Wait a minute. For something to qualify as a “folk tune,” isn’t it by definition already an earworm? In this case, didn’t “Tu, manu seserėlė” need to have some kind of life as a shared melody, handed down by ear for some period of time, before Stravinsky ever got his own ears on it? How else would it have ended up in a book of folk melodies in the first place?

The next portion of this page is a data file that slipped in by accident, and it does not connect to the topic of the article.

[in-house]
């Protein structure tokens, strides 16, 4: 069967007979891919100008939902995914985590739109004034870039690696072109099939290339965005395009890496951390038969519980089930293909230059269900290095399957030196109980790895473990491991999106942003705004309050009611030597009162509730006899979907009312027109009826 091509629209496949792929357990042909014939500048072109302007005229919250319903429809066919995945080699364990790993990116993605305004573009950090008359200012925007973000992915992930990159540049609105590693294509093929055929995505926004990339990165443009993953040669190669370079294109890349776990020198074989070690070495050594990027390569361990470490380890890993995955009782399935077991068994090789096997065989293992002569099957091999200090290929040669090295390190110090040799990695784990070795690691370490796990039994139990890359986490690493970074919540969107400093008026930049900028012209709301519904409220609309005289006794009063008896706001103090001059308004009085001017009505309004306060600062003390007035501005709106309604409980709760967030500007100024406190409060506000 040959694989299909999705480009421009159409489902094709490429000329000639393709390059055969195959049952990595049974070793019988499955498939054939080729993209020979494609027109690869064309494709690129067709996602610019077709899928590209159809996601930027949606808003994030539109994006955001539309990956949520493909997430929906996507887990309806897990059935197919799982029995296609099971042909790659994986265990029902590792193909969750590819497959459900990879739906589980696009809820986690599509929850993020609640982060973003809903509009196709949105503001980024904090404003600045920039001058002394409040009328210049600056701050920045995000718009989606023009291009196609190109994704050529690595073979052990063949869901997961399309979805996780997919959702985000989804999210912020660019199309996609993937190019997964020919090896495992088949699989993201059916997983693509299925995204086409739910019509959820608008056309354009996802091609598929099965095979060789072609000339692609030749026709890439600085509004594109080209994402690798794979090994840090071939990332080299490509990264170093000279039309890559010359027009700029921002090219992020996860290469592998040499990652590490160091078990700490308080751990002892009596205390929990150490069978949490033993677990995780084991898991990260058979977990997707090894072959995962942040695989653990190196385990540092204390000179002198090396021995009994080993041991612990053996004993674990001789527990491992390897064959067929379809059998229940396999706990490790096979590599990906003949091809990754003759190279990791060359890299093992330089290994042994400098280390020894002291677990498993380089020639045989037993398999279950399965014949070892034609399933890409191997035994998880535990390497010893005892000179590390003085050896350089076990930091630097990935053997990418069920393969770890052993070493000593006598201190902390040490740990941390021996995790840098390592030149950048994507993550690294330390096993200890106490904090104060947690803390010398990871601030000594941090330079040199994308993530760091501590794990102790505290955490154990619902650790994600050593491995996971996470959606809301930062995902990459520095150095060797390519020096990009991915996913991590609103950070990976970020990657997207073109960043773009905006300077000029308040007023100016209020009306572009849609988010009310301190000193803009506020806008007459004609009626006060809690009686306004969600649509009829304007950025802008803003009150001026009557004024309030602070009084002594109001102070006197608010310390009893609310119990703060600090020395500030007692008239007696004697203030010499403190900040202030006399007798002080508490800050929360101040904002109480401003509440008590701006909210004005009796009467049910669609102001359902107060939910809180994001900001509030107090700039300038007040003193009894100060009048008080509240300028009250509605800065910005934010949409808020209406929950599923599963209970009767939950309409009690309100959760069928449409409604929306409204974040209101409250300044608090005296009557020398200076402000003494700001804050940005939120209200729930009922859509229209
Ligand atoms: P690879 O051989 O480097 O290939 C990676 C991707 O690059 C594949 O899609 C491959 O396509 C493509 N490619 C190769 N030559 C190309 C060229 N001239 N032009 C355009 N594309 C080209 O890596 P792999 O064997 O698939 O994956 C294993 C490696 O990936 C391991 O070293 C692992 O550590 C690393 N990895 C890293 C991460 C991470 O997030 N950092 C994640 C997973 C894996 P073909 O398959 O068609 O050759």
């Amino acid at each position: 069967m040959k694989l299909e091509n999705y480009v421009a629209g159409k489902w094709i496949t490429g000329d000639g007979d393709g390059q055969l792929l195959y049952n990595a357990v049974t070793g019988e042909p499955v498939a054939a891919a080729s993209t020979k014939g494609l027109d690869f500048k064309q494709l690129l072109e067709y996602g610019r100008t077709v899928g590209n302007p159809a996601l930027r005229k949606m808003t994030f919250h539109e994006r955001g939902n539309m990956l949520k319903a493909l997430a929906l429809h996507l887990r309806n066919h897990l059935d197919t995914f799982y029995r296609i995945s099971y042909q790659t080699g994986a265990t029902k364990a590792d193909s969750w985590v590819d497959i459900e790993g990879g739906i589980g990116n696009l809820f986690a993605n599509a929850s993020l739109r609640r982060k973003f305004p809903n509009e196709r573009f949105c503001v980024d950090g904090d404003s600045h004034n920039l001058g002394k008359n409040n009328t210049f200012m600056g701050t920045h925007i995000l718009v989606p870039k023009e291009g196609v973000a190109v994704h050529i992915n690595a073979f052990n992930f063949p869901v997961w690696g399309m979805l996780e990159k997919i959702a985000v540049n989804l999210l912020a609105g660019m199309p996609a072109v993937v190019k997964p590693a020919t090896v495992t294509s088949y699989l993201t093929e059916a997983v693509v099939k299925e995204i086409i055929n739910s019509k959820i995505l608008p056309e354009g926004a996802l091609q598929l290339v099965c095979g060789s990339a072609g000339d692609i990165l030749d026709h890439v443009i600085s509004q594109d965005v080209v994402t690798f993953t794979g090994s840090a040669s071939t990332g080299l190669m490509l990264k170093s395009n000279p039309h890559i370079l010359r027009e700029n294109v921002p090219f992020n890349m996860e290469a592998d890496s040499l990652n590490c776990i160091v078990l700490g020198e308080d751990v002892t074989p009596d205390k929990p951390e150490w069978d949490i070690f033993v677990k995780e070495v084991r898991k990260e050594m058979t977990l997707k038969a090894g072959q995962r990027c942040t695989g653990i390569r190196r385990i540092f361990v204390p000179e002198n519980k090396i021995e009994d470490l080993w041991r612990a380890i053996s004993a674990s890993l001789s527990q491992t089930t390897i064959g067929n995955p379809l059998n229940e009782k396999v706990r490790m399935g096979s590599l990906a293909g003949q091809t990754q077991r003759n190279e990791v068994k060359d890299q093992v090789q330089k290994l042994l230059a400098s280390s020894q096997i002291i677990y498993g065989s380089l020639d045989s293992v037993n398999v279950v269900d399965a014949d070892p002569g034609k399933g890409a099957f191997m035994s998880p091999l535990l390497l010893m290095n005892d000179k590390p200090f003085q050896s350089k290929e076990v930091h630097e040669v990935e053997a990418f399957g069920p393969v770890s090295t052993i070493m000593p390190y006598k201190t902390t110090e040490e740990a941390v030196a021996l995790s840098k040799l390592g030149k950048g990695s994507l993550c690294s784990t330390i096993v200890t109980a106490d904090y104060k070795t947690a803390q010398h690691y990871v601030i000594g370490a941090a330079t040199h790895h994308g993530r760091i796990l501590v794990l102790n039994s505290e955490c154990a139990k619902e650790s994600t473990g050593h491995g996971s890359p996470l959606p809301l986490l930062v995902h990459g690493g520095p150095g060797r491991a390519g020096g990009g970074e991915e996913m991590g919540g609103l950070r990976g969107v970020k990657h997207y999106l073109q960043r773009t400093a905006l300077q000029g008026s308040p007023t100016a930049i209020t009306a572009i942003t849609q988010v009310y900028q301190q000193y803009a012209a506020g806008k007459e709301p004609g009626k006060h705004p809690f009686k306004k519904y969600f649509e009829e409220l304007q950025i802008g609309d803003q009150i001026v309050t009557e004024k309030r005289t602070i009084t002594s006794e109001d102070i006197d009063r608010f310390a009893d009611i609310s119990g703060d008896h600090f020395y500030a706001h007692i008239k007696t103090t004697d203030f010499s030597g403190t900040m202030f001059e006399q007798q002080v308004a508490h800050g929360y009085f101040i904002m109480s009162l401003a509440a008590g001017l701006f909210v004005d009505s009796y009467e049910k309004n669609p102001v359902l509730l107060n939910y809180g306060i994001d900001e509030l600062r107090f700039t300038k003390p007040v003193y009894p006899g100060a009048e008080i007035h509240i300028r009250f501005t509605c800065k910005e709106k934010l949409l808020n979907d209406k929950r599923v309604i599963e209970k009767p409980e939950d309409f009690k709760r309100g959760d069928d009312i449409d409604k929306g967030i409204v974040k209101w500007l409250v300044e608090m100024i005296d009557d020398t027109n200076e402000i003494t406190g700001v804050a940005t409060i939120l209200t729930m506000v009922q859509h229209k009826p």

Iverson never comes out and says it, but he seems to be giving credence to the idea (the wrong idea, I think) that the relationship between Stravinsky and the author(s) of “Tu, manu seserėlė”—like that between Ellington and his musicians—was fundamentally hierarchical. He credits Ellington with the divine act of bestowing immortality on the music—just as, in another analogy, “Bach's harmonizations immortalized chorale tunes from the Lutheran community” (he cites Matthew Guerrieri on this). Like the Stravinsky, that’s an interesting comparison, but I have to say, anecdotally: I play some of those chorale tunes every Sunday for a Lutheran congregation here in Portland, and very rarely do I have the pleasure of being asked to play them in their Bach harmonizations. Indeed, I wish I had more opportunities to do so—if I had my way, I’d be playing as much Bach as I could. But the truth is that at least some of those tunes are doing just fine without him, thank you very much—and that’s a kind of immortality too.